“I think if the city can get their ordinance intact and make it where these trucks can park, we do the downtown scene again,” she says.
But Fountain Square’s demand also demonstrates the success of mobile food vending in the city’s core.
“Without Fountain Square, we wouldn’t have done as well with lunches and we wouldn’t have gotten our name out,” Taco Azul’s Tracy Sims says. “Fountain Square is a huge get for Cincinnati food trucks.”
Currently, Quinlivan and newly anointed food truck head Dale Grigsby of the Cincinnati Health Department are working with the nascent Cincinnati Food Truck Association to find sufficient spots downtown for the trucks, but it entails coordination with the police department, traffic engineers and other brick-and-mortars.
“The immediate goal is to work with the city of Cincinnati to increase the number of available mobile food vending spots within the pilot program,” says Emily Frank, president of the association and owner of the C’est Cheese grilled cheese truck. “The CFTA aims to reinvent food truck vending in a way that is positive and beneficial to Cincinnati, food truck entrepreneurs and our patrons.”
Luckily for the association, the city has been receptive to finding more coveted spots. “I’m all in favor of working with any citizen or neighborhood group or mobile food vendor that thinks they have a good place for a mobile food vending zone,” Quinlivan says. “I would love to have more — anywhere in city you want to create them.”
Other complaints from food truckers are the fees, and recent research at the University of Cincinnati suggests that Cincinnati’s are relatively high. UC Assistant Professor Marisa Zapata and her graduate students did a food truck study last fall and compared permit fees from L.A. to Columbus to Cincinnati, and according to their research Cincinnati’s $1,000 per year vending fee is the highest in the nation, beating out the next highest, San Francisco’s $800. But what the research doesn’t factor in are other costs like an additional $1,000 yearly food preparer license for Chicago, making theirs more than $1,200 a year, so there’s some discrepancies in the info.
New Orleans To Go’s Foster-Filson doesn’t balk at the fee.
“You’re going to be paying that on a monthly basis in a restaurant. So at $1,000 a year, when you break it down, it’s nothing compared to what your rent payments would be. That’s $83 a month. You can’t even park in a downtown garage with that. I don’t see it being a problem.”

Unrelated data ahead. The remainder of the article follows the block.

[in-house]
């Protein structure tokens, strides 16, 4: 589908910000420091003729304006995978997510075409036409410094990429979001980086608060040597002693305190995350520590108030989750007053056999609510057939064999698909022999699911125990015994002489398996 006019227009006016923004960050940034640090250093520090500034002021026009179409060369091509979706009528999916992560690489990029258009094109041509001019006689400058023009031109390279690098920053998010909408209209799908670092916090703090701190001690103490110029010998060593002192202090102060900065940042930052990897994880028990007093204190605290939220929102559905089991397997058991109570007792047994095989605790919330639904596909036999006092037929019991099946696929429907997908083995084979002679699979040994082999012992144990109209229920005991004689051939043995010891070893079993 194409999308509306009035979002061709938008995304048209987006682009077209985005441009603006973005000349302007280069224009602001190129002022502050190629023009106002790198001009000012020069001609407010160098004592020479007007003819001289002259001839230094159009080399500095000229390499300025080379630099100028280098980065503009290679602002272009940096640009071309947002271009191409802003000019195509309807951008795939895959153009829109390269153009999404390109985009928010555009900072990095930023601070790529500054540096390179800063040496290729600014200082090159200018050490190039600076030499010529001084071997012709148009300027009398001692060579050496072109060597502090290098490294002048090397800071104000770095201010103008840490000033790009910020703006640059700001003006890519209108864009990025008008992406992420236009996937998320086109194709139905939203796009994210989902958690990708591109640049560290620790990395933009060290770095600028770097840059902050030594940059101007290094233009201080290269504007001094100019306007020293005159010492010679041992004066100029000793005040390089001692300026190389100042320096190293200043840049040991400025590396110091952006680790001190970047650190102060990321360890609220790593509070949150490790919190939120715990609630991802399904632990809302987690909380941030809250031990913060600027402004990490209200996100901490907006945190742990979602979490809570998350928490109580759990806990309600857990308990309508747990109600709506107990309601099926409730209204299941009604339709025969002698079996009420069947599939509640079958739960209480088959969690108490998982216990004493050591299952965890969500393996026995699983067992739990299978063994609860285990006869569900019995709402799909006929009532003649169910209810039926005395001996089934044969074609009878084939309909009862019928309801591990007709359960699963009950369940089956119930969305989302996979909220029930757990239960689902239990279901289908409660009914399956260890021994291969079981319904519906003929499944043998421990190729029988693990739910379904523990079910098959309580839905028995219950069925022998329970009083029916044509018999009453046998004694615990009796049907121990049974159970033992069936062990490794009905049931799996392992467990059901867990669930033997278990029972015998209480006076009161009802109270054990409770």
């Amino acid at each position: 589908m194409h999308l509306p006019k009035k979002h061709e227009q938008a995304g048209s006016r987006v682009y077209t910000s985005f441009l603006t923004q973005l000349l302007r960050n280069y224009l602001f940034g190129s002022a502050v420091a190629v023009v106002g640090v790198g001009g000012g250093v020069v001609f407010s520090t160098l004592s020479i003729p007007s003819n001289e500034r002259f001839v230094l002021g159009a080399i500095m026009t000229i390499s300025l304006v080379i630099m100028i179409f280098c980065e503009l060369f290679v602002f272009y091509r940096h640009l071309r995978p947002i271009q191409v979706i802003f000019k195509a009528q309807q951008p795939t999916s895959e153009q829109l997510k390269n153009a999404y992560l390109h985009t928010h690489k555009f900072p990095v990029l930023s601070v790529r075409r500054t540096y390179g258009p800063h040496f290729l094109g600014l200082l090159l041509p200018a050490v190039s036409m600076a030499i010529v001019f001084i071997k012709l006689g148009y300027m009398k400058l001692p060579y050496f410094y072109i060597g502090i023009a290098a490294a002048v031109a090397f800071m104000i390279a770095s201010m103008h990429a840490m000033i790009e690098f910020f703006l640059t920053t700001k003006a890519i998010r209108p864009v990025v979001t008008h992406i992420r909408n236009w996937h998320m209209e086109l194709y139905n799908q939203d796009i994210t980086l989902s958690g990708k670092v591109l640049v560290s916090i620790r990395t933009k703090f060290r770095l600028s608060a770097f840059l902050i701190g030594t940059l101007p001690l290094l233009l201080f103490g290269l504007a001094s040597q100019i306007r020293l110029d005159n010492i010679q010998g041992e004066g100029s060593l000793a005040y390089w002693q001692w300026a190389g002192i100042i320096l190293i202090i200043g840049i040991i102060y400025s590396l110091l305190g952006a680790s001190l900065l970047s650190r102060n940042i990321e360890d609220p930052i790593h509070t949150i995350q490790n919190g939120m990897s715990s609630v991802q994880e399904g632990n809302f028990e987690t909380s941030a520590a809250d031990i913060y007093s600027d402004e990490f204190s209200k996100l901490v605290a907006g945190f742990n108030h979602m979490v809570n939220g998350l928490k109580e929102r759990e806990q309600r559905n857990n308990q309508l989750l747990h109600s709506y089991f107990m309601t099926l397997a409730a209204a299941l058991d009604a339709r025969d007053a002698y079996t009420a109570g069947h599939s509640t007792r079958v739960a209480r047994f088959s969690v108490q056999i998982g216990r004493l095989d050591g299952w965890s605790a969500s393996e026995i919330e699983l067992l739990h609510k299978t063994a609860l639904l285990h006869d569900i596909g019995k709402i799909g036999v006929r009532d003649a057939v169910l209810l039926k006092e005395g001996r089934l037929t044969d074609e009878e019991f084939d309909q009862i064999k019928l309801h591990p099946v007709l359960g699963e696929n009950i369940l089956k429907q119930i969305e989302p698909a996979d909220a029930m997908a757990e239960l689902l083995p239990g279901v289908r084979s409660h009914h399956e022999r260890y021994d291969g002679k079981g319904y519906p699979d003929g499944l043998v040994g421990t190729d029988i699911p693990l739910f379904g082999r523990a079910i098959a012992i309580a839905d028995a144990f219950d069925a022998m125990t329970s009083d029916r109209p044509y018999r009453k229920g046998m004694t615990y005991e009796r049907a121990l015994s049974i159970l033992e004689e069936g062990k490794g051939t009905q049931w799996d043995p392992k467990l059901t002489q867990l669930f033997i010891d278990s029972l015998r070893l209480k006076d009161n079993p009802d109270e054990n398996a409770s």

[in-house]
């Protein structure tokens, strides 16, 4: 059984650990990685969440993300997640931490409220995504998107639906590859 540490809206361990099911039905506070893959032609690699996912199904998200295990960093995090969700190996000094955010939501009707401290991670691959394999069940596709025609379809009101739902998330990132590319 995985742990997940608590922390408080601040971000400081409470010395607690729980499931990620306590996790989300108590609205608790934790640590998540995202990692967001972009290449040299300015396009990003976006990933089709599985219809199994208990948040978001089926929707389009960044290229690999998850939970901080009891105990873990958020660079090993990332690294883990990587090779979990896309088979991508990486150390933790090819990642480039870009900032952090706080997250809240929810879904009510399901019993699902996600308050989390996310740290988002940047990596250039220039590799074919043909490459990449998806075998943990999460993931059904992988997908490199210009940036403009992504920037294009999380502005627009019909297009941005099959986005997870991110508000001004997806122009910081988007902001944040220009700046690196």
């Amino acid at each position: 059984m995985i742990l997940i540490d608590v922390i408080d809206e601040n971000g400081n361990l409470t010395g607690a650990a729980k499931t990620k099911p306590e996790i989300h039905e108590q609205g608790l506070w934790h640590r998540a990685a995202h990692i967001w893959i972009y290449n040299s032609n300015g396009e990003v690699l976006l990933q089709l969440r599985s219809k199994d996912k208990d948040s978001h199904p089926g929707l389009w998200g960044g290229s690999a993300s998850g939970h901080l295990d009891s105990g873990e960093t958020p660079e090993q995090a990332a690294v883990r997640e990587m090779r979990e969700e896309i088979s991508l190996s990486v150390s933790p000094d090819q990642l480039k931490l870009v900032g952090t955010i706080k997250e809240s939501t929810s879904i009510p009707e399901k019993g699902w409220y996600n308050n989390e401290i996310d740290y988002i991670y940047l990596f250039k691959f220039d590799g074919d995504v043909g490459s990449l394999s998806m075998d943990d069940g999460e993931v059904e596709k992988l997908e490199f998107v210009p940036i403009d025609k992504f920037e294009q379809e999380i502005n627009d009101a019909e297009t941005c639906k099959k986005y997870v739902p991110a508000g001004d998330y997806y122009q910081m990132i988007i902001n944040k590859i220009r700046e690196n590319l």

Frank, of C’est Cheese, also says the fees are not as bad as they seem.
“Considering cities like Columbus only allow vending on private property and Chicago says you cannot sell within 200 feet of a brick-and-mortar restaurant, I think we’re lucky,” Frank says.
Almost three years later, the state of food trucks in Cincinnati has improved from when it started — especially how fast the trucks turned into permanent locations — yet the program still has a long way to go. Other cities like Portland, Ore., have adopted food pods, or clusters of trucks in a permanent, private location. Even Columbus has a food court-like place for trucks called Dinin’ Hall.
Zapata did preliminary studies of pods in Avondale, but pods require underutilized land, foot traffic and a lot of funding, a combination Avondale can’t offer right now. Someday food pods in Cincinnati might be an option, along with trucks in parks and fresh produce vending, but for now the trucks and the brick-and-mortars are trying to participate in the revivification of the city on their own.
Quinlivan thinks there’s room for improvement but is happy Cincinnatians are embracing the trucks.
“People love it. It’s actually good food. ... I think it makes our city a lot more vibrant, it gives some life to the street, it gives people more options for food and it’s inexpensive,” Quinlivan says. “I would like some brick-and-mortar restaurants to open a food truck as a way to expand their businesses.”
Go: 14 E. Fifth Street, Covington
Hours: 11 a.m.-9 p.m. Monday-Thursday, 11 a.m.-midnight Friday-Saturday.
Café de Wheels
Go: 2608 Vine Street, Corryville
Hours: 11 a.m.-2 p.m. Wednesday-Thursday; 11 a.m.-2 p.m. and 8 p.m.-midnight Friday; 11 a.m.-2 p.m. and 9 p.m.-3 a.m. Saturday; 11 a.m.-2 p.m. Sunday.
New Orleans To Go
Go: 10921 Reed Hartman Hwy., Blue Ash
Hours: 11 a.m.-2 p.m. Tuesday-Thursday, 11:30 a.m.-2 p.m. Friday.
Go: 3937 Spring Grove Ave., Northside
Hours: 4 p.m.-2 a.m. Tuesday-Friday, 11 a.m.-2 a.m. Saturday-Sunday.
Follow Cincinnati Food Truck Association: @CincyFTA or facebook.com/CincinnatiFoodTruckAssociation